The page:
That’s why it helps for me to admit that, if the world is crazy, then I’m crazy too. I didn’t come into existence independent of the universe – I am exactly what the universe produces and could never hope to become different. I am crazy. Broken. Twisted. Insane. And by owning that fact, I am relieved of my guilt for not being able to change it. My burden becomes lighter because I know that I cannot do the impossible.

Someone greater than me has to do it. Someone beyond the madness. Someone who can understand it but transcend it at the same time. Point me to that person and let me put my trust in him/her; let me throw myself at his/her feet and ask to be rescued from the madness, from the darkness, from the asylum and Ratched’s too-powerful established madness of her own. I will gladly confess my insanity, my brokenness, my lack of utter ability to do anything for myself and seek refuge within the one who can bring order to bear on chaos. Let me fall on the one who said, “Come to me if you’re tired of your burden, and I will give you complete rest.”

I often forget all of this, but it doesn’t take life long to remind me that sometimes the sanest person in the asylum is the one who admits he’s insane.


Certain topics wind there way into your brain and have a way of camping out there. I was able to preach this past Sunday at my church, and given that the Fourth is this week, our theme for the day was freedom. I sat down to study freedom in both a biblical and cultural context, and came away with a some new perspective on the idea.

I want to share those thoughts with you today. To some this will be a screed, a pointed opinion piece that skews one direction or another. That’s true. But I hope, as always, that those who read it will consider not just the presentation, but the points. Thus, to make the blog a manageable read, I’ve focused solely on my comments as they apply to our cultural context.

Just last Thursday, the Supreme Court of the United States issued a 5-4 ruling affirming the PPACA, otherwise known as the Healthcare Reform act. Though the issued ruled ran 183 pages in length, the over-simplification is this: the Healthcare Reform that has caused no small amount of angst and discussion is legal.

Predictably, the ruling lead to immediate backlash. Posts on Facebook and Twitter were especially indignant, with many people comparing the ruling to a sudden shift towards communism. Or as one of my friends put it, “The U S of A is now the USSR.” Other folks were more pragmatic in their responses – “Let’s get out and vote and restore this country!” – while others were simply angry for anger’s sake.

Such is the state of the nation. But beneath all the rhetoric, beneath the hyperbole and anger and fear, lies something primeval. In fact, it’s so basic to human nature that it predates the rise of civilization. And it’s something that we have granted divine right here in the States, elevating it to the one thing we cherish above all others.


In a world where the mention of the word evokes images of a blue-faced Mel Gibson screaming in a Scottish accent, what does freedom really mean? Here in the US, we understand it to be an inalienable right, an ideal that is preserved and protected for every individual at all costs. We see it as the ability to live without restrictions, to achieve the unlimited potential of our imaginations. It gets expression in everything from the size of our bank account to the gender of the person we want to marry, and the current ethos of the culture says that no one, not God, not government, has the authority to curtail it.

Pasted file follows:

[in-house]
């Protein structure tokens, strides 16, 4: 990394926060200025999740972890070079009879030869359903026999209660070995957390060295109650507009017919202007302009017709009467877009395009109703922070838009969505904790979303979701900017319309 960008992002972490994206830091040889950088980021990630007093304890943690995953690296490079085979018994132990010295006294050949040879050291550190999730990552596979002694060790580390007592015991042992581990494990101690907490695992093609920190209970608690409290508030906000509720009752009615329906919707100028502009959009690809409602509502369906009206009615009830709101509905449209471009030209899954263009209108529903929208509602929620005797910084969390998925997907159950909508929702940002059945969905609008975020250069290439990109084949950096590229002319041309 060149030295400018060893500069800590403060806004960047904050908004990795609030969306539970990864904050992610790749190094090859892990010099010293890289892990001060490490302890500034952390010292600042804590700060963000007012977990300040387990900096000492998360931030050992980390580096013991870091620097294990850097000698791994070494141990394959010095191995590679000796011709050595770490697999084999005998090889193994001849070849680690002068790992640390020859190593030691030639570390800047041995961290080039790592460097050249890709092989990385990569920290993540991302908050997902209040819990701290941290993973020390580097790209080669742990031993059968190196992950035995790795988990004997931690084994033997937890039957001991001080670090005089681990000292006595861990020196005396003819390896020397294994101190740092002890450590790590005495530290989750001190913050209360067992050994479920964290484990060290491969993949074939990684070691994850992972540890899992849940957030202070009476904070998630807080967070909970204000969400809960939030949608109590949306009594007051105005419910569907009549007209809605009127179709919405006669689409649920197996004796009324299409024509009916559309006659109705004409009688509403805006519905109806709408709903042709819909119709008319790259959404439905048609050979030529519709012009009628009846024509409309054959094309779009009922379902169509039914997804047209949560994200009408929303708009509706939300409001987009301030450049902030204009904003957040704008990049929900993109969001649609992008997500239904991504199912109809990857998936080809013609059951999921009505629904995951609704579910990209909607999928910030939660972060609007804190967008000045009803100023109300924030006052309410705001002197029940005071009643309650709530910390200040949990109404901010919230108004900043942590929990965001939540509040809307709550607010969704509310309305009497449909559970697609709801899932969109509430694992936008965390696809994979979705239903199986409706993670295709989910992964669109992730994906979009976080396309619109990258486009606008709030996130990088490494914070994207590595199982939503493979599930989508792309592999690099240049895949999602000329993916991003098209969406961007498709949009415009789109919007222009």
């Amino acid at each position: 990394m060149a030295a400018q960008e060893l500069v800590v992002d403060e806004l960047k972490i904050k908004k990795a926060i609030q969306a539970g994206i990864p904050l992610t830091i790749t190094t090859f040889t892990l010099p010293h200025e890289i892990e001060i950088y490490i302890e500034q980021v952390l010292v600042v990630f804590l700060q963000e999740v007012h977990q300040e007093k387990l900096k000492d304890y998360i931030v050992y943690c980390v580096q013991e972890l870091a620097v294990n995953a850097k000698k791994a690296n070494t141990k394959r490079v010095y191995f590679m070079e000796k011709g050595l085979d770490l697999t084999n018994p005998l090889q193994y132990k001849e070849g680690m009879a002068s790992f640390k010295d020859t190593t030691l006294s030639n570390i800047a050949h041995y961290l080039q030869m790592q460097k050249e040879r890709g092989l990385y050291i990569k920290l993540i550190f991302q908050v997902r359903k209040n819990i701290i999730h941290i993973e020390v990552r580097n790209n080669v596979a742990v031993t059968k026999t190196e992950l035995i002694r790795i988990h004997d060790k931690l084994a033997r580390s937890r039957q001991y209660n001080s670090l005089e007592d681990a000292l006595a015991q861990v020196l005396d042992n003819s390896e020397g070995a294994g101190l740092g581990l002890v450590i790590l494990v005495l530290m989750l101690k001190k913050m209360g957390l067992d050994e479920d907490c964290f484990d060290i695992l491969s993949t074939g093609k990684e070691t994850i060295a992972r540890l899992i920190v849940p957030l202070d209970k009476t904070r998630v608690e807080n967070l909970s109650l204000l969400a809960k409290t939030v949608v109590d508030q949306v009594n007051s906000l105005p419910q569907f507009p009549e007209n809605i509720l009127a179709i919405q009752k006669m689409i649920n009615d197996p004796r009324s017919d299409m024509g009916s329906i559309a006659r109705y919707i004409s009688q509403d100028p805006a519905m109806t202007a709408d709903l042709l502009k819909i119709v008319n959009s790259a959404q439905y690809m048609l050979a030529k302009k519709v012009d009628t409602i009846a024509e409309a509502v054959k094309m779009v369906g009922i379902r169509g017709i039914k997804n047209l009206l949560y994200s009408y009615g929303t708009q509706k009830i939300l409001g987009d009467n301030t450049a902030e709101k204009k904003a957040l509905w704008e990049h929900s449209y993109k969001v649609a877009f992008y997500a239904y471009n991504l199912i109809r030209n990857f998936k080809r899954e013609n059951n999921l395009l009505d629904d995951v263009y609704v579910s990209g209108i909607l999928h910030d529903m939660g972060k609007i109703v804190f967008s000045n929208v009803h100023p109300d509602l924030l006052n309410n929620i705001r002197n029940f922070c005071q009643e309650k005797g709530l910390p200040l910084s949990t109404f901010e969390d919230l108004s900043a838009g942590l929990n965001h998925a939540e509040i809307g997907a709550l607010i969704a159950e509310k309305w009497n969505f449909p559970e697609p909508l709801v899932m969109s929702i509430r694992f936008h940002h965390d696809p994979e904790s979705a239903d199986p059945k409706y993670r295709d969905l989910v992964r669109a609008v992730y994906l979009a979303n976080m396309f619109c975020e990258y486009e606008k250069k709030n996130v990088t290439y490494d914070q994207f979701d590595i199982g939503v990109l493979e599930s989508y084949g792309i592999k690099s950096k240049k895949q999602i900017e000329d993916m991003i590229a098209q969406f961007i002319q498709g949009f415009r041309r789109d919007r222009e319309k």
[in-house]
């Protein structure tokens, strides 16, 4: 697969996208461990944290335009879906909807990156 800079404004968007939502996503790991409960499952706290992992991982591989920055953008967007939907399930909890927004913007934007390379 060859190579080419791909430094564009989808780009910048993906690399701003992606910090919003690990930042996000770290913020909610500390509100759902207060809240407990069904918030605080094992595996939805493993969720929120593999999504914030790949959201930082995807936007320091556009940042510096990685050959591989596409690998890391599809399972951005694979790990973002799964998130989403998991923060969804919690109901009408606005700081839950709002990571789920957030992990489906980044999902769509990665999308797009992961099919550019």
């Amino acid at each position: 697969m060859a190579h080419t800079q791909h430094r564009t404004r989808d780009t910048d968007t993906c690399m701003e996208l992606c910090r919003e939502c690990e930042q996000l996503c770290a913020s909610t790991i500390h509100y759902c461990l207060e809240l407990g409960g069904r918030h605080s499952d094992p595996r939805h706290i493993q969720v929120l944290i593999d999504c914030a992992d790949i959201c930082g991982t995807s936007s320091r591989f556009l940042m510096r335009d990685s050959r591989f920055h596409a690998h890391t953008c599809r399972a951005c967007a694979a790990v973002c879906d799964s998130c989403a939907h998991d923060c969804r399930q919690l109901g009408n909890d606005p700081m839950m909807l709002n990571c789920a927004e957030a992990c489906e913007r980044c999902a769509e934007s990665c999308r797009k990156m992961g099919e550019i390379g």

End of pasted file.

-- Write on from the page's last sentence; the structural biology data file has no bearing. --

That attitude is patently – and painfully – false.

Freedom has its limitations. There are boundaries that are not to be crossed in order for a free society to exist. Here in the United States we call it the Constitution, and while the intention and interpretation of that document may be the source of endless debate, what cannot be argued is that establishes a framework for the freedom we so cherish.

It establishes limits. To personal actions. To governmental actions. The Constitution of the United States of America says, in effect, these are the mutually agreed upon conditions of our society, intended to give the maximum number of people the maximum amount of freedom as a whole. It does not allow us carte blanche; it does not grant each individual the right to do as his or her heart may desire; it says that certain actions will be declared unlawful so the majority may be otherwise free.

Once upon a time, this was the ethos of our country. That we would willingly curtail the extent of our personal freedoms in order to secure freedom for the many. But that has changed. In a post-9/11 world, more and more people are resentful of the idea that any personal liberty should be sacrificed for the greater good. And our government has often stepped far beyond the historical boundaries of their power and done things that have been, at best, intrusive, all in the name of freedom.

But the cultural shift preceeded even that.

In fact, the shift away from acceptable limitations on freedom is reflected in a shift away from responsibility for freedom. The limits that our forefathers framed within the founding document were built upon the citizenry accepting their responsibility for maintaining those freedoms. Whether you read the Constitution narrow or wide, the language of mutual responsibility for the existence of our country is inescapable. And yet, we have a great many who would seek to shirk those responsibilities in the name of freedom.